University of Minnesota: Students create sculpture and build community

It’s a chilly, rainy April day outside, but the students inside the foundry at the University of Minnesota’s Regis Center for Art aren’t bundled up against the cold. Quite the opposite: clad head to toe in thick leather aprons, chaps, and hardhats, the students in Assistant Professor Rotem Tamir’s Foundry and Metal Sculpture class are about to lift a 1450° pot of molten aluminum (called a crucible) out of the furnace. Things are about to get hot.

The class’s molds are lined up on the floor nearby—a series of blocks and buckets with holes in the top, concealing the shape of what will soon become artwork. The crucible emerges, glowing from the heat, and the students move into place.

As two students tilt the liquid metal into a line of molds, another scrapes excess from the mouth of the crucible, and a fourth moves the pot up and down with a three-ton bridge crane, all under the watchful guidance of Tamir, teaching assistant Stephanie Lindquist (MFA ’22), and sculpture/foundry technician Paul Linden.

“The students really need to work together very well, in a synergistic way,” says Tamir. “They learn a lot about how to communicate. In this course, you’re basically learning how to work with people. Most of the things that we are doing here, you can’t do alone.”

“The first pour is the scariest,” says one student, an Ojibwe Language major who is at a workbench cleaning up a bronze dragon sculpture from an earlier pour. “After that, it’s not so bad.”

Another student shows off a bronze Yoda mask he made, part of a series he’s creating about childhood objects. An aluminum cast of a lightsaber, still in its mold, sits nearby on the table between a scattered assortment of cleaning and grinding tools. Ceramics classes convinced him to major in art, but foundry has been his favorite, he says. “I’m having a blast.”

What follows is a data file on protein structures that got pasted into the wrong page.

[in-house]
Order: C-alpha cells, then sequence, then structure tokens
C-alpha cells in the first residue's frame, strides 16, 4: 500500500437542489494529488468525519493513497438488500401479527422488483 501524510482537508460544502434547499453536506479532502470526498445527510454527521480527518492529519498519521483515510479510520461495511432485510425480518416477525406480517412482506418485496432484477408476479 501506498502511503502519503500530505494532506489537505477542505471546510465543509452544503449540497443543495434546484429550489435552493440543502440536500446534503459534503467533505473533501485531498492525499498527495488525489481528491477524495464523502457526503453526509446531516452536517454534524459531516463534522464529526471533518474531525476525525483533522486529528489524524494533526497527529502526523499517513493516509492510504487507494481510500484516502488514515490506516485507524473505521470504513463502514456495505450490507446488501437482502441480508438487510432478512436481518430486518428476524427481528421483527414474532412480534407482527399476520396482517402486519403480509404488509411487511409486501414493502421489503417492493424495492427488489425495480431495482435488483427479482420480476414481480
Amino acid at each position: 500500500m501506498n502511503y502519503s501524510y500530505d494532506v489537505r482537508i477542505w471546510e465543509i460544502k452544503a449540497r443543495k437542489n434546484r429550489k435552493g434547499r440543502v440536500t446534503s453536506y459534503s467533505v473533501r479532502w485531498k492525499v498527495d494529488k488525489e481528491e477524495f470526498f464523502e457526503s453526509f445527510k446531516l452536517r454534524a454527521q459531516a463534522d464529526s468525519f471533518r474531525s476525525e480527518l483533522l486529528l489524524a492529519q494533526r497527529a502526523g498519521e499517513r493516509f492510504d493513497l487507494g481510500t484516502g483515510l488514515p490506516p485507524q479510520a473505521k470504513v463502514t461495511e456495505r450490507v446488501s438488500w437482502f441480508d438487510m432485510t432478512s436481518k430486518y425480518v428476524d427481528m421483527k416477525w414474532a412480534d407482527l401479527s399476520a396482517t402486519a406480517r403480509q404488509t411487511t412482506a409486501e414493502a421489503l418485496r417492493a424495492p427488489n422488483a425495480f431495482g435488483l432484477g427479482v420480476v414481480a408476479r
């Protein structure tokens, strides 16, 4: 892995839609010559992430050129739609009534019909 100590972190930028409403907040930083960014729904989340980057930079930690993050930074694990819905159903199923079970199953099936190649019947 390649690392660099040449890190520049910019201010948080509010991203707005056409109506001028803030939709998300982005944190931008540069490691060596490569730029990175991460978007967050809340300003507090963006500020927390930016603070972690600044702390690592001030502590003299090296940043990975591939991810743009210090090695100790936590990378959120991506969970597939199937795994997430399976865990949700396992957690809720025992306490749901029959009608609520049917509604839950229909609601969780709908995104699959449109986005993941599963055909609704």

At a time when so much of the learning experience moved online, Tamir, Linden, and Associate Professor Chris Larson worked to provide students with as much opportunity for hands-on experience as possible. “During the pandemic, we offered space for intro students to each have an experience in the foundry,” says Larson. “We opened it up to grad students, we opened it up to faculty, and we started a sculpture club. So, it was really about trying to build a community.”

That sense of community is palpable. You can hear it in the laughter coming from the workbenches, where Tamir and some students talk about the solid aluminum sneaker one of them is working on. While they’re getting suited to pour, another student strikes a pose, flexing for the camera phones that come out to capture the moment. Once the pour begins, though, they get serious about getting the job done smoothly and safely.

Back on the foundry floor, the students are moving methodically down the line of molds, pouring the silver liquid until it pools up at the top of each container. At the end of the line, they pour the remainder of the aluminum into open trays to create ingots, which will cool, harden, and be melted down for a future pour.

“This is the very fun part: pouring,” Tamir says. “But this is not the end; this is not the result yet. This is just 50 percent.” Next comes grinding and cleaning and polishing—if, that is, what comes out of your mold is successful at all. The students will find out soon enough.